Tuesday, 21 June 2011

More on the previous topic

Robert commented on the previous post:-

It would be interesting to ask around about this one (I'm not sure how I'd phrase it - I wouldn't have the nerve to go asking 'Why didn't you preach on the Bible?'), but I can see a potential problem. The traditional paths for a preacher are well trodden; if you've spent a couple of decades listening to sermons, you've probably got an outline in your head for many of the well-known passages, at least.
But what if you're not comfortable with the traditional reading of the passage? Either you dream up an original exegesis - not always easy - or you talk about something else.

21 June 2011 00:14

I agree it would be interesting to pose the question and that of course it would need to be done carefully but I think there is more to this topic than just asking the questions.

I think that Robert makes a good point about the well known passages and there is a degree here of familiarity breeding contempt. I suspect  that some of the problem is the almost slavish use in some places of the lectionary in one form or another. I am not sure the use of the lectionary is the good thing some people would have us believe, especially as it only covers a small amount of the Bible in total.

I would like most people expect preachers to speak on certain topics on certain Sundays – Easter on Easter Sunday, Pentecost on Pentecost Sunday, Trinity on Trinity Sunday and so on but I do think we could be a little more imaginative and less bound by the lectionary during the rest of the year. At one church we attended I did a series on the first line of a hymn taking one word each week and expounding on that word (The line was ‘Come,let us all unite and Sing’).

One of the things I do occasionally is try to look at a passage rom a totally different perspective and an example of this is that on Palm Sunday I looked at the events from the perspective of the donkey. During the weeks following Easter Sunday I took the theme ‘That was the week that was’ and looked at the week from Palm Sunday to Easter Sunday through the eyes of the characters involved – I examined how it must have felt for them and the roller coaster of emotions that they went through.

I received some very  positive comments on these services and people said they had never thought about the stories very much outside the traditional approach. At Christmas I may look at the story and again take a view from the stable – how did the animals feel, what might they have thought about it all? Perhaps we could take it from the shepherds viewpoint – imagine how they must have felt – how impressed they had been to go off and leave their sheep, after all it was not something they would do and yet we often write them off to some extent.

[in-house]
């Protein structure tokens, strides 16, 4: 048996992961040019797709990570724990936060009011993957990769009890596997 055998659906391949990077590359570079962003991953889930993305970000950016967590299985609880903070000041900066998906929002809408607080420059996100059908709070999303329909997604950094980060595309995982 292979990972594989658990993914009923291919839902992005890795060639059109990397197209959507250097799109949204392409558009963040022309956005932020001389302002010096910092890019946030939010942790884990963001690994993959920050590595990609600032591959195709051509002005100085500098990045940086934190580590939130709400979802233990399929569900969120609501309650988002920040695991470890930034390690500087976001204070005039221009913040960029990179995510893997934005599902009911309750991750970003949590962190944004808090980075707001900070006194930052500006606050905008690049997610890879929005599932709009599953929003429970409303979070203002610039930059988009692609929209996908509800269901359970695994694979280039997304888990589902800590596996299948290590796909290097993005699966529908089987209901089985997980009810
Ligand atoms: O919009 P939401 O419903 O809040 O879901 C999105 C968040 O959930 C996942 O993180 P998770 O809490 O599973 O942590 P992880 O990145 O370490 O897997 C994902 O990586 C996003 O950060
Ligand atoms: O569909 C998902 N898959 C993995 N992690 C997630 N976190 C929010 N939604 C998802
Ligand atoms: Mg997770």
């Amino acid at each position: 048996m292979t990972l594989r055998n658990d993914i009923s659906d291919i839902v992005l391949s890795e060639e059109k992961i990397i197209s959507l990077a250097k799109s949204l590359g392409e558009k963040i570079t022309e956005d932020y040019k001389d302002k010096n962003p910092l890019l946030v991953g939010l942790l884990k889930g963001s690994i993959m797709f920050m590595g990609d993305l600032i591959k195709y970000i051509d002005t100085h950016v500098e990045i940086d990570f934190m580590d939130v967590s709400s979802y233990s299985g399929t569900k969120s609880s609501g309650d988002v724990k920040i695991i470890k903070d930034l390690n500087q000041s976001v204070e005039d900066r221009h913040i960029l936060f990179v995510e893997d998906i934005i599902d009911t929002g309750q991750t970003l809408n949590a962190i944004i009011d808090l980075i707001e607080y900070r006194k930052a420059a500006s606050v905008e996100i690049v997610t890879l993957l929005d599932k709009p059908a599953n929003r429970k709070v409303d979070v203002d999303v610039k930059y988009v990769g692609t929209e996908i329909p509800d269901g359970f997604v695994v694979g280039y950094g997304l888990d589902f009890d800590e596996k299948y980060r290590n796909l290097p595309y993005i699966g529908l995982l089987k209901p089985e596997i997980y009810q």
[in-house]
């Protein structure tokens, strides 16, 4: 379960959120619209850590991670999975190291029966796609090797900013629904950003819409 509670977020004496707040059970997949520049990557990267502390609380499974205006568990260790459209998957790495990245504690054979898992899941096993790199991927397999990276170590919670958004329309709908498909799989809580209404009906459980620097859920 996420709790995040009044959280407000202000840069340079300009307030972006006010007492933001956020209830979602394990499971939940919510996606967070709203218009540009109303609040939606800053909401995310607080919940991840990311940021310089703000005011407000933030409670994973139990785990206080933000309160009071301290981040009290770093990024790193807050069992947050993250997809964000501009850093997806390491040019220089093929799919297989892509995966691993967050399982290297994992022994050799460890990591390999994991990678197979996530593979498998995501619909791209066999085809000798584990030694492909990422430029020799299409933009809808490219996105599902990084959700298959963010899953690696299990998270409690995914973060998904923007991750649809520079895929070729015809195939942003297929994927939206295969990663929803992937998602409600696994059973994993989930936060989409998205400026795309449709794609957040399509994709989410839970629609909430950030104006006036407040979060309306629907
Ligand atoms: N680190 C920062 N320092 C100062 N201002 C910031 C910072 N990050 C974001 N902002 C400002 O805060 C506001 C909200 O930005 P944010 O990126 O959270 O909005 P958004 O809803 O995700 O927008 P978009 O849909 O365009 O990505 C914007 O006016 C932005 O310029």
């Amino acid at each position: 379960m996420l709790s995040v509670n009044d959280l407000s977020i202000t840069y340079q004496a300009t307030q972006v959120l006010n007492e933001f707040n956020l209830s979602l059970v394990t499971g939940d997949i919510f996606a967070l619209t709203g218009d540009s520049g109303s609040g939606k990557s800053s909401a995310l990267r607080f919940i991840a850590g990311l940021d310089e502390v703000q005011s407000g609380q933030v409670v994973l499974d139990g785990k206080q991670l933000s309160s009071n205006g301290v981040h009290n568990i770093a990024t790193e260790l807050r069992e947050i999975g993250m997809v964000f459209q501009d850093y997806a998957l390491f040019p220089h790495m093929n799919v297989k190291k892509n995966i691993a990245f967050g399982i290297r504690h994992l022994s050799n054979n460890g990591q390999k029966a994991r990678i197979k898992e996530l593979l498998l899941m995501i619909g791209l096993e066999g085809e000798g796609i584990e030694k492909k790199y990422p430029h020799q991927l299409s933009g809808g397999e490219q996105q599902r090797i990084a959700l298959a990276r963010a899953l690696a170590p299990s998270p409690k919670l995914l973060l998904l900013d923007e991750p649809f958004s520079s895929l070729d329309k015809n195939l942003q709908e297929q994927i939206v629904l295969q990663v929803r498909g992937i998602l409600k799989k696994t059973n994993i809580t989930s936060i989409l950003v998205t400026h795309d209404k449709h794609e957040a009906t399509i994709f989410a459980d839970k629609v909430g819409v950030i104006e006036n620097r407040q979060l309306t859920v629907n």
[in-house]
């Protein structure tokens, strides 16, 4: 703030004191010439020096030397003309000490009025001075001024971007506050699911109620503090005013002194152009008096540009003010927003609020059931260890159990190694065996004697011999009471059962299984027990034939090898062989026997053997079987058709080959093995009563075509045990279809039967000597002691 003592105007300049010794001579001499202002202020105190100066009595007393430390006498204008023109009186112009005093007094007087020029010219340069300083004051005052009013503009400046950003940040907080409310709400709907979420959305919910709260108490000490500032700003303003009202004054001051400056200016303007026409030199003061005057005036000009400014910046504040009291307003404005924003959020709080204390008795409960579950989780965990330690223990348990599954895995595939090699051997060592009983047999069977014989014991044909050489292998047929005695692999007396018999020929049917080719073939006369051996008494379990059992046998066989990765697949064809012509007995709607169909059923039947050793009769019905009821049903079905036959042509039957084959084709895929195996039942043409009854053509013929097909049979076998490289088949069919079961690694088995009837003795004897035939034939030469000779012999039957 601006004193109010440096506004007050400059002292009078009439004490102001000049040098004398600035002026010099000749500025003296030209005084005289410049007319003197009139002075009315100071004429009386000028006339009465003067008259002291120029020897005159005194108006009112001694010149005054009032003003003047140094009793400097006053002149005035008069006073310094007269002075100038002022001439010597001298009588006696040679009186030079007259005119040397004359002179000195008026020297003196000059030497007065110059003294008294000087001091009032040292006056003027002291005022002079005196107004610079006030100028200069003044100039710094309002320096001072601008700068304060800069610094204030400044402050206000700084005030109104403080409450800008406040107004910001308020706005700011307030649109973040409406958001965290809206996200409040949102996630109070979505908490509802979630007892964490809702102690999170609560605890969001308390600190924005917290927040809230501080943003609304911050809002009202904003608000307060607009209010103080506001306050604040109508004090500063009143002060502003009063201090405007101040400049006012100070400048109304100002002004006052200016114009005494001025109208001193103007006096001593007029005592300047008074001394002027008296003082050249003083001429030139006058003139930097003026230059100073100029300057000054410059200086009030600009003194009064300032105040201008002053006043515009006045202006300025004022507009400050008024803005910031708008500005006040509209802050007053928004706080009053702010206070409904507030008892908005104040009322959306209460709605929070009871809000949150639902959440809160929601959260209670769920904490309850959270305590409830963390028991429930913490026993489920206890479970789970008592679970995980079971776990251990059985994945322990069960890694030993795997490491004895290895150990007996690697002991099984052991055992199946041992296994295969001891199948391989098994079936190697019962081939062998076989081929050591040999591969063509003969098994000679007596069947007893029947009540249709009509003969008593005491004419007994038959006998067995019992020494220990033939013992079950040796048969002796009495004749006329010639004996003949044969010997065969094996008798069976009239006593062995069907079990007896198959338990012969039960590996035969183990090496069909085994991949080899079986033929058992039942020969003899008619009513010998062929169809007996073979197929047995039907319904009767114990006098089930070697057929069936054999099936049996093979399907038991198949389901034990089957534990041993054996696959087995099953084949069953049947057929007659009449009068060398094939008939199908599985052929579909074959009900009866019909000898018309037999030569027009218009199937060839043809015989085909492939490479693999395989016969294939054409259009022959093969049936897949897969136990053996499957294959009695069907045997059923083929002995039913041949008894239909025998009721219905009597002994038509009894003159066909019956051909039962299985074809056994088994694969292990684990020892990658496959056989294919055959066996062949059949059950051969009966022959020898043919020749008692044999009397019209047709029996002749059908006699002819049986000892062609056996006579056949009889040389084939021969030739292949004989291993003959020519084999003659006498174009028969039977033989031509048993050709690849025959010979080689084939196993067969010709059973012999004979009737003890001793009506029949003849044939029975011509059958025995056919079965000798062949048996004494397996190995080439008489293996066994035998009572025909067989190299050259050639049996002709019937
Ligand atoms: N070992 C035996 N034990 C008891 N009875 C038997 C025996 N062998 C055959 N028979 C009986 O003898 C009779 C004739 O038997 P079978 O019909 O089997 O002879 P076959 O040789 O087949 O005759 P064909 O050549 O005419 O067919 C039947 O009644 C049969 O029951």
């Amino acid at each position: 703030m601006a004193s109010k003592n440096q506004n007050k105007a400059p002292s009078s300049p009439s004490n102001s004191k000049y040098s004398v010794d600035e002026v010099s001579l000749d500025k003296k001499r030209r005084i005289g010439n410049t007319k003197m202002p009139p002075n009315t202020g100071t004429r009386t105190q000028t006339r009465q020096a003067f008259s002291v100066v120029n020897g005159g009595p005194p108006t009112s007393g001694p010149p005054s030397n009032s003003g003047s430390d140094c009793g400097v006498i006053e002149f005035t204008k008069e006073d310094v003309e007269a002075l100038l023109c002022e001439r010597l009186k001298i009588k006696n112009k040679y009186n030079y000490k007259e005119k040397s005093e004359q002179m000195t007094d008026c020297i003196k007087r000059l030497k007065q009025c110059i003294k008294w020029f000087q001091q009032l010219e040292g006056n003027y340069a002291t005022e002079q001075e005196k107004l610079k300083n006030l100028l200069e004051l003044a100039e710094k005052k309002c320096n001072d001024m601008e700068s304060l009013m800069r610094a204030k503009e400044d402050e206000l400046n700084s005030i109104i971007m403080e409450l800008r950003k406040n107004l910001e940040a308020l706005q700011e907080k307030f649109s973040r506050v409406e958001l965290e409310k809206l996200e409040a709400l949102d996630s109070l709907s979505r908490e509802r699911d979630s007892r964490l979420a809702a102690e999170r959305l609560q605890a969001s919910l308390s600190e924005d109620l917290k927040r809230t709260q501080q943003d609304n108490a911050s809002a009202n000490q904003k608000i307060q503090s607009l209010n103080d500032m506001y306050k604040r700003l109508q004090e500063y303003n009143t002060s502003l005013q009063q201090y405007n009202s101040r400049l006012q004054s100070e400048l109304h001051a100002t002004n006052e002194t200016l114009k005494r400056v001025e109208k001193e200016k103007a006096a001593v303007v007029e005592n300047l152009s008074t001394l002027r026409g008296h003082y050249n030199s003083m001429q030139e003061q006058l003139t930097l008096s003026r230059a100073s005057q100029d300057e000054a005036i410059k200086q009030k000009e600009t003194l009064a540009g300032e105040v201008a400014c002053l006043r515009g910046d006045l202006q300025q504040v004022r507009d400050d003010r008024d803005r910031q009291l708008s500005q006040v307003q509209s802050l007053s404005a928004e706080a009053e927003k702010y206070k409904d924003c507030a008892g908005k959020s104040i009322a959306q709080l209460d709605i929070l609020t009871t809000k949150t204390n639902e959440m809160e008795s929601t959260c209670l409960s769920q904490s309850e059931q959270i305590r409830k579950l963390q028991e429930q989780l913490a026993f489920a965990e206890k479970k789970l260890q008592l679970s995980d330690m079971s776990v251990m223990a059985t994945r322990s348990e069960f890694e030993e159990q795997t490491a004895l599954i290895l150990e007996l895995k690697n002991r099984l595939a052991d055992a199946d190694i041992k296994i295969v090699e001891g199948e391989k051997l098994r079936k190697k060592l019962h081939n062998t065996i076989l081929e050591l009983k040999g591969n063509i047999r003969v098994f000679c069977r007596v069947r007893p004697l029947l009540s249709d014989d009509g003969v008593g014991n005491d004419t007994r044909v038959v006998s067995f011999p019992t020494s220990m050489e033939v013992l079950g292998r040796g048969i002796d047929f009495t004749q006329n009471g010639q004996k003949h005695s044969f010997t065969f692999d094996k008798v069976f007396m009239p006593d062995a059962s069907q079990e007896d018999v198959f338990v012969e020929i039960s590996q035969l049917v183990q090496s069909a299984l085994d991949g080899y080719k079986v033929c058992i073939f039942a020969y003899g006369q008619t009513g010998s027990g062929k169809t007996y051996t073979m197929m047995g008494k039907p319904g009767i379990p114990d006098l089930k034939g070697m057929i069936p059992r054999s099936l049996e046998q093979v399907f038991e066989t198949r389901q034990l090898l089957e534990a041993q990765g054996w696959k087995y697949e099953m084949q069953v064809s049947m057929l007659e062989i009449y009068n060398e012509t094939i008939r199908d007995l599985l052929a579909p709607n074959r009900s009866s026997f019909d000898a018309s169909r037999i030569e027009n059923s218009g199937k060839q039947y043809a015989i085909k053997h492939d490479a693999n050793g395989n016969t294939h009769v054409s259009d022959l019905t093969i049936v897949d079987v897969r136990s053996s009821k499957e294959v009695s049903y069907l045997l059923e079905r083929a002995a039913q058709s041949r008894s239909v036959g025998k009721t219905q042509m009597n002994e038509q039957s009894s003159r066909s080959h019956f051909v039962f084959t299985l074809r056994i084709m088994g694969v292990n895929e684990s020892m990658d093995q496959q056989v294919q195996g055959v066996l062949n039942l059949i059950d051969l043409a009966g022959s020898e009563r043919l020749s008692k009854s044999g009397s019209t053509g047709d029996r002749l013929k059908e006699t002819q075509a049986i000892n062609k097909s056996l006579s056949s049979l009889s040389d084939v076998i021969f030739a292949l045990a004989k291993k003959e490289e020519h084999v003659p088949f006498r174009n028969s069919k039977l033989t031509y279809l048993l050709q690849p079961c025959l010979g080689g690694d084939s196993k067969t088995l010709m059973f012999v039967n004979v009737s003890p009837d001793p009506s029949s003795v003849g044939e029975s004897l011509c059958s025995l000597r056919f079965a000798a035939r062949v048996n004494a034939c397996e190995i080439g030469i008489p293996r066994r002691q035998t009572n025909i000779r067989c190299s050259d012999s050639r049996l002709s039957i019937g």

I believe it is possible to take a different approach and still get the gospel message across and the grounding and knowledge of exegesis can be helpful in ensuring that we stay of track.

2 comments:

Robert said...

I usually do the Christmas Day service at church, and go strictly by the text I'm reading from. So if it's Matthew we have the Magi and Herod, but no journey from Jerusalem and no stable; if it's Luke we have the journey but no magi or Herod. Where we have different versions of the story, I think it's important to take that seriously; each author had his own audience, and tailored the story to suit.

Rev Tony B said...

When I was at college, we were 'strongly advised' to use the lectionary, because it made us look at texts we might otherwise not approach, and it also got us away from 'the old favourites.' The danger with young or inexperienced preachers is that they have one sermon which adapts to various favourite texts! Since I left college (a long time ago!) I have used the lectionary less and less, especially in rural appointments, where it is much more important to take a sermon for a walk around the circuit for a few weeks. That must save me hours of preparation - more miles per sermon! ;) The lectionary might be useful for priming the pump, but I won't stick to it. It's like lots of other things - a useful tool for the preacher and the church.

The most important tool is the exegesis. It is most important that preachers acquire the skills to unpack a passage, and preach from that passage rather than importing their own views into it. Like Robert, if I'm dealing with specific narratives, I use what is there not what is elsewhere. Helping people to hear the different voices in the Bible is very important - I get so much good feedback from congregations when I do this, they love having it explained and applied to where they are now. Surely that is what preaching must be about?